The students at Koning Willem I College in Den Bosch in The Netherlands collectively struggle with one aspect of campus life: throwing away trash in demarcated trashcans. Prior to the implementation of the so-called trash games, litter could be seen strewn all over this Dutch campus. To address this litter-bug scenario, communications agency, KesselsKramer launched a series of new trash-cans alongside a challenge, with the objective of the campaign to encourage its students to dispose of their trash in the proper way.
The trash cans
KesselsKramer didn’t opt for the conventional trashcan positioning but instead dug a bit deeper selecting positioning based on reverse psychology. The new series of trashcans were located in almost inaccessible places and created big obstacles for students wanting to dispose of their trash. Some of the trashcans are suspended above the students’ head level specifically mirroring a basketball hoop – giving users an opportunity to aim and shoot their trash into. One of the other examples is a trashcan that is perched on top of a stepladder forcibly encouraging the students to climb right to the top before disposing of their waste in a responsible manner. The trashcan that certainly takes centre stage for team effort and responsible trash disposal has to be the one that is attached with dumbbells (weighted) – it requires the combined strength of four students to open the trashcan. Now that’s a green group effort!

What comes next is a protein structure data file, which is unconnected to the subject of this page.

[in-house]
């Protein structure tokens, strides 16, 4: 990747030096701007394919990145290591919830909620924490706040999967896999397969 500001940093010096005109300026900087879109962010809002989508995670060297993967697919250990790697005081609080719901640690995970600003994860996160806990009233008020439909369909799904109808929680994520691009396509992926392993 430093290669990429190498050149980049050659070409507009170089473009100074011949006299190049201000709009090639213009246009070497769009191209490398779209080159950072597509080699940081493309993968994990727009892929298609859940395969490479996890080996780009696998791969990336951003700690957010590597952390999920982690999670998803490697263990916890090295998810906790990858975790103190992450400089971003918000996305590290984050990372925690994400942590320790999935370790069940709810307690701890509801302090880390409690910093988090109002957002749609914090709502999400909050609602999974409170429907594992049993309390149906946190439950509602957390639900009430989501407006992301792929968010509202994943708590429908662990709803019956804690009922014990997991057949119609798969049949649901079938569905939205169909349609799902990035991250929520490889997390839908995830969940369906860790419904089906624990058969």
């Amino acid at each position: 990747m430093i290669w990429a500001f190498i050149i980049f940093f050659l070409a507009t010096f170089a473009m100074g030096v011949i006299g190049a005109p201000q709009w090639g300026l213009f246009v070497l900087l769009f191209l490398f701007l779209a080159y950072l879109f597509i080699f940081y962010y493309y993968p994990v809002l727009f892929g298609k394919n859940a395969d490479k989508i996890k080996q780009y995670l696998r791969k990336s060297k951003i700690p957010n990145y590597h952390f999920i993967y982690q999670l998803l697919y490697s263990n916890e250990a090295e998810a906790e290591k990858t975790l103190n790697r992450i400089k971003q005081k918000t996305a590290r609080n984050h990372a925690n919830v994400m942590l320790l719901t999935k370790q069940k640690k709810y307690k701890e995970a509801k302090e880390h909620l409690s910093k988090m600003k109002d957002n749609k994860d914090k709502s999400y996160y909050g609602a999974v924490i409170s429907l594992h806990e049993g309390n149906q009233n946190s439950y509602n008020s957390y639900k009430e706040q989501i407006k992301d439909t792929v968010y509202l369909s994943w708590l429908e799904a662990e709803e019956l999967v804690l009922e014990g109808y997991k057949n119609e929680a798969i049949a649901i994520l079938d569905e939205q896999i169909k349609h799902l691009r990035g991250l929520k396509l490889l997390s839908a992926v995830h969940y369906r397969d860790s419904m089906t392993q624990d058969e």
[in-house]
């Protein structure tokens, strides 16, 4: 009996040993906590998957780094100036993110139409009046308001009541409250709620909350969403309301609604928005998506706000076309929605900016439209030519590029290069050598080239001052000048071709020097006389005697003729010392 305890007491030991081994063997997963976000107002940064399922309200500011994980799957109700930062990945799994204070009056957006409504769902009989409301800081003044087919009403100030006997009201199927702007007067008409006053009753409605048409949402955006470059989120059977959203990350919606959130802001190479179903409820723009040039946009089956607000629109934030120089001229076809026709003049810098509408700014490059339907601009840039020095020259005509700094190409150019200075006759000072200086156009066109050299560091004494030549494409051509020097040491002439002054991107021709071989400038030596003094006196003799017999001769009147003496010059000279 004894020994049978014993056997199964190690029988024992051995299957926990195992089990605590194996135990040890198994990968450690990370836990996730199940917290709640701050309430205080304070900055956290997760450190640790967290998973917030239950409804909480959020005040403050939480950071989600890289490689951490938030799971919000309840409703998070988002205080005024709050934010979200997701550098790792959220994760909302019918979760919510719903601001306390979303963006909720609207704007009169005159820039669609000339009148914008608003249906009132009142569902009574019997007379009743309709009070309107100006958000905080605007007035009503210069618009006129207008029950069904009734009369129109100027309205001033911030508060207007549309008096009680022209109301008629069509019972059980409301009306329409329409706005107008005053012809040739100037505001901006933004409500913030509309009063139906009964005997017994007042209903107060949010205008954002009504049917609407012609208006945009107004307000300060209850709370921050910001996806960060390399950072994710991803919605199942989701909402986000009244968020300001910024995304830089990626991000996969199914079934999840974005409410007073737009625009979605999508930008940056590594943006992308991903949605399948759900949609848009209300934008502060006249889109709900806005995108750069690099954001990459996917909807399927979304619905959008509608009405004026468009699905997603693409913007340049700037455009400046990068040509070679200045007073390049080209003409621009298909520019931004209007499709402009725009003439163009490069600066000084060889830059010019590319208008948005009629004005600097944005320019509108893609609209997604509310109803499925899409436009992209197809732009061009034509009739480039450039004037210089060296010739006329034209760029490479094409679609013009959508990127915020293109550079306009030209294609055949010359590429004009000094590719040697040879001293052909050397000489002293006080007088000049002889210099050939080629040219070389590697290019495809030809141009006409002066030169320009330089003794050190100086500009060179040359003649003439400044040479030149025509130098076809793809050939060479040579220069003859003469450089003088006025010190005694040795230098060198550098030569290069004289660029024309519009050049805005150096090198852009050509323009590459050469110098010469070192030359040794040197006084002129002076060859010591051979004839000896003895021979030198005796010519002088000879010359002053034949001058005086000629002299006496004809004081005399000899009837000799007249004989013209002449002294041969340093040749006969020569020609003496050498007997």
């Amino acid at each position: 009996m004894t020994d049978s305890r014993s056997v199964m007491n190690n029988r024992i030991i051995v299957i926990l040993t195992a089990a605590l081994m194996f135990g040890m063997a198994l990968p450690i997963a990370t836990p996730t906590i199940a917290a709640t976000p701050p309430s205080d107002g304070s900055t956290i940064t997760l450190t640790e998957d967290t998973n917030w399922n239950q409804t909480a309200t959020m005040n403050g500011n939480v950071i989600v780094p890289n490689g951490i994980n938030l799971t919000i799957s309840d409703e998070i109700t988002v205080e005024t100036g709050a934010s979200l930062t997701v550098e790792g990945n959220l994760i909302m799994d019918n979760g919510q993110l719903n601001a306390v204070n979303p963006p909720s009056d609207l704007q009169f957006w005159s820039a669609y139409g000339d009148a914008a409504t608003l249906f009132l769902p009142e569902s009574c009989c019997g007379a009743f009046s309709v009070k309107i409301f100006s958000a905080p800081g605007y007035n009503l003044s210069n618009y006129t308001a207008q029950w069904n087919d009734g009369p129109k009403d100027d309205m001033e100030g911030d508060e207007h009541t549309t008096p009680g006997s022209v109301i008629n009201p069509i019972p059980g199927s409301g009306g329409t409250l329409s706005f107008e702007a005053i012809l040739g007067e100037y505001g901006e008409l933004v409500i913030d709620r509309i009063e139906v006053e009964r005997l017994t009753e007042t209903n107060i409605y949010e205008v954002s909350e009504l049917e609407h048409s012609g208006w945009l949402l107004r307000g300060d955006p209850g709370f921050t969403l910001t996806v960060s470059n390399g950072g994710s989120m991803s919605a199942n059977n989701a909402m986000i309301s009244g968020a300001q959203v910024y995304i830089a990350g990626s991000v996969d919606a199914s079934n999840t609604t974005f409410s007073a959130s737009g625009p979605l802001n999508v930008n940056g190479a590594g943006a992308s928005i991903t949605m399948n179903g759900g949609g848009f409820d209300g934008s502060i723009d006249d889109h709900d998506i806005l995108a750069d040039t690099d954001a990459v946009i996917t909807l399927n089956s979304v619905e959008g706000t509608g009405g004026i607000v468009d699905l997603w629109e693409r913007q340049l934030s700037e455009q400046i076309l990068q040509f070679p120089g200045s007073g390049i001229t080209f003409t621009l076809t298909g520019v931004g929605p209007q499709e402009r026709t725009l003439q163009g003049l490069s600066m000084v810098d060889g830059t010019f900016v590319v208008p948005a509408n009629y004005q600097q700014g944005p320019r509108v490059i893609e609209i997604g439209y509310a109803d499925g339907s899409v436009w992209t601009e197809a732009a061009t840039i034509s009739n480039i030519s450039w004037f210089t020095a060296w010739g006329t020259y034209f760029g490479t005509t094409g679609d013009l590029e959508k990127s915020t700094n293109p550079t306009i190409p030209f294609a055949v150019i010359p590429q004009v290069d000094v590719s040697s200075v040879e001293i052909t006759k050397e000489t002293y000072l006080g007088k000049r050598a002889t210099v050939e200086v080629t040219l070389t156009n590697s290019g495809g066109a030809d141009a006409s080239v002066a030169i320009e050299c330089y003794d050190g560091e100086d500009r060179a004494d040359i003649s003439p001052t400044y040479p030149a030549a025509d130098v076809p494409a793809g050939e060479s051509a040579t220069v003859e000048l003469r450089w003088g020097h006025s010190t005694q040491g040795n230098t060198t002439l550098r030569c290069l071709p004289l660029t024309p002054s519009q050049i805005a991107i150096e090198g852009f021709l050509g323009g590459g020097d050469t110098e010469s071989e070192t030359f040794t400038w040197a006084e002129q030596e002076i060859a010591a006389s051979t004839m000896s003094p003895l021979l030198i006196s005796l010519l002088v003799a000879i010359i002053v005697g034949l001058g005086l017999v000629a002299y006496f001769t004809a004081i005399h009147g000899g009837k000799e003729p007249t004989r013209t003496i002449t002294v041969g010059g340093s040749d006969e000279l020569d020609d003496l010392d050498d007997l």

The entire campaign, with the theme, “Throw away your trash, how hard can it be”, was translated into posters and videos as supplementary reminders of responsible disposal. This collateral was displayed across the campus with each of them challenging students to participate in a competition with their own personal video showing them using their skills to dispose of their trash.
KesselsKramer co-founder, Erik Kessel, says that he cannot be sure whether the campaign completely solved the problem; however it definitely did prompt students to start thinking about the local (on campus) and wider (global) issue of recycling and responsible waste disposal.